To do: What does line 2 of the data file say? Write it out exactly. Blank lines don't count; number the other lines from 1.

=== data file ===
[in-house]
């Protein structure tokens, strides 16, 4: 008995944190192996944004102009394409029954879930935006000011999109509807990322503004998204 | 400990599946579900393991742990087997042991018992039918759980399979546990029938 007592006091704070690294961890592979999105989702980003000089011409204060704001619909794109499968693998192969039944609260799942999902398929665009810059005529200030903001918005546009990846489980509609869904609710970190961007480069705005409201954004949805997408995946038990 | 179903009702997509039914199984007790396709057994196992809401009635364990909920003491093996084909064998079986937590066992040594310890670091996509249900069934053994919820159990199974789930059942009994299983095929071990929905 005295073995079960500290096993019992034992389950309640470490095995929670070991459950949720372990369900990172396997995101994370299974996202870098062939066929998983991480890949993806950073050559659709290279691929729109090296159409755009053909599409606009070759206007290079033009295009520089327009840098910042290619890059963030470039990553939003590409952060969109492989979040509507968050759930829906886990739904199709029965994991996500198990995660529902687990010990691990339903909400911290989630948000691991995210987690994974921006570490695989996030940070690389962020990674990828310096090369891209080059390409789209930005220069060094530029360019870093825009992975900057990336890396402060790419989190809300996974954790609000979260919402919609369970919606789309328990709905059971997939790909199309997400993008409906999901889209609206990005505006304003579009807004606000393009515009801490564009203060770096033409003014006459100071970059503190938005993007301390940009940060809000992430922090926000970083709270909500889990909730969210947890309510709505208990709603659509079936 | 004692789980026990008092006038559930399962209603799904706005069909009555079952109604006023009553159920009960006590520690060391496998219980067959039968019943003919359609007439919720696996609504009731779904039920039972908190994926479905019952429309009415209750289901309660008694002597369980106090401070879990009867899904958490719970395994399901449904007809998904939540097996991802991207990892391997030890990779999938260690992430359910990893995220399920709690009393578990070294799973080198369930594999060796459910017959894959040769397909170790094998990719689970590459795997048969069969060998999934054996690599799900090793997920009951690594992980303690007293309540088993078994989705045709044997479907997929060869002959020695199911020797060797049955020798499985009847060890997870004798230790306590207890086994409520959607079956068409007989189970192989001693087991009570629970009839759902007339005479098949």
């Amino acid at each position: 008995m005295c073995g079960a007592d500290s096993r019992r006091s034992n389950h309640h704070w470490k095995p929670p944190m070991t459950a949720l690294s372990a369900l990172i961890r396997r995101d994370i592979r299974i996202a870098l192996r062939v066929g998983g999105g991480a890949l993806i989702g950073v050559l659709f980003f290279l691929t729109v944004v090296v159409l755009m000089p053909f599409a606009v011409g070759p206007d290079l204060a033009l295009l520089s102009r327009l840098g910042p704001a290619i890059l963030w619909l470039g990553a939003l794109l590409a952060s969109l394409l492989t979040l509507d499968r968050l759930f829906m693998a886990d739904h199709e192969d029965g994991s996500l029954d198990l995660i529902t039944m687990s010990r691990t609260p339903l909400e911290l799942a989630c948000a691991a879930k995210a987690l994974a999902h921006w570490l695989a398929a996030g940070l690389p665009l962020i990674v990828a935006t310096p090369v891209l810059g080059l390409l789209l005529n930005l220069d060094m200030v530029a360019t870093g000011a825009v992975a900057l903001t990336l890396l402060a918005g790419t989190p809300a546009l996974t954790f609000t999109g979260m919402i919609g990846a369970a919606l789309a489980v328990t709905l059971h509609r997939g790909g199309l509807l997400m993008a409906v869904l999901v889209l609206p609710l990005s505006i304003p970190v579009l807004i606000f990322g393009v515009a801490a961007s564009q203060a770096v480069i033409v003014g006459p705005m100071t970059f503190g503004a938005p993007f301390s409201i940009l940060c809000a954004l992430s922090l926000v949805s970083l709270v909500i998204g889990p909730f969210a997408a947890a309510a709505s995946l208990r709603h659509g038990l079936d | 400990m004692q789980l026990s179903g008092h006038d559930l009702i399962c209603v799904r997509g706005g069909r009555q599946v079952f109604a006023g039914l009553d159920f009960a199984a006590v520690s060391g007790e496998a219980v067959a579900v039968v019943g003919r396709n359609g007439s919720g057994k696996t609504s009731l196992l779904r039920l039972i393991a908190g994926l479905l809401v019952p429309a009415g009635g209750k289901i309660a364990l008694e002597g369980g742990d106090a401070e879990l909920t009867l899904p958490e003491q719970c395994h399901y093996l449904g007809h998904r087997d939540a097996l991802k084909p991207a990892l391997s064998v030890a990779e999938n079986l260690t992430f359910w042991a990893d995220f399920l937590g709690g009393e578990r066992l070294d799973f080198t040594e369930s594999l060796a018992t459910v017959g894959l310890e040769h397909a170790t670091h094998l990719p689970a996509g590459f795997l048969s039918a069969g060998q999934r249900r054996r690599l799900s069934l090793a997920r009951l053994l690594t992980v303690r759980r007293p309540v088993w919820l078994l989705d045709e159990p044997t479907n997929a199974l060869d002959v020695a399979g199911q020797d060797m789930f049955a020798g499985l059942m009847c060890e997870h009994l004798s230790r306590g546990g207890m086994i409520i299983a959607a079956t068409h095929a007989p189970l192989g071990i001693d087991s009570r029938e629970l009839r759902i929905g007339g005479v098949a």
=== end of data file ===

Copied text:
């Protein structure tokens, strides 16, 4: 008995944190192996944004102009394409029954879930935006000011999109509807990322503004998204 | 400990599946579900393991742990087997042991018992039918759980399979546990029938 007592006091704070690294961890592979999105989702980003000089011409204060704001619909794109499968693998192969039944609260799942999902398929665009810059005529200030903001918005546009990846489980509609869904609710970190961007480069705005409201954004949805997408995946038990 | 179903009702997509039914199984007790396709057994196992809401009635364990909920003491093996084909064998079986937590066992040594310890670091996509249900069934053994919820159990199974789930059942009994299983095929071990929905 005295073995079960500290096993019992034992389950309640470490095995929670070991459950949720372990369900990172396997995101994370299974996202870098062939066929998983991480890949993806950073050559659709290279691929729109090296159409755009053909599409606009070759206007290079033009295009520089327009840098910042290619890059963030470039990553939003590409952060969109492989979040509507968050759930829906886990739904199709029965994991996500198990995660529902687990010990691990339903909400911290989630948000691991995210987690994974921006570490695989996030940070690389962020990674990828310096090369891209080059390409789209930005220069060094530029360019870093825009992975900057990336890396402060790419989190809300996974954790609000979260919402919609369970919606789309328990709905059971997939790909199309997400993008409906999901889209609206990005505006304003579009807004606000393009515009801490564009203060770096033409003014006459100071970059503190938005993007301390940009940060809000992430922090926000970083709270909500889990909730969210947890309510709505208990709603659509079936 | 004692789980026990008092006038559930399962209603799904706005069909009555079952109604006023009553159920009960006590520690060391496998219980067959039968019943003919359609007439919720696996609504009731779904039920039972908190994926479905019952429309009415209750289901309660008694002597369980106090401070879990009867899904958490719970395994399901449904007809998904939540097996991802991207990892391997030890990779999938260690992430359910990893995220399920709690009393578990070294799973080198369930594999060796459910017959894959040769397909170790094998990719689970590459795997048969069969060998999934054996690599799900090793997920009951690594992980303690007293309540088993078994989705045709044997479907997929060869002959020695199911020797060797049955020798499985009847060890997870004798230790306590207890086994409520959607079956068409007989189970192989001693087991009570629970009839759902007339005479098949």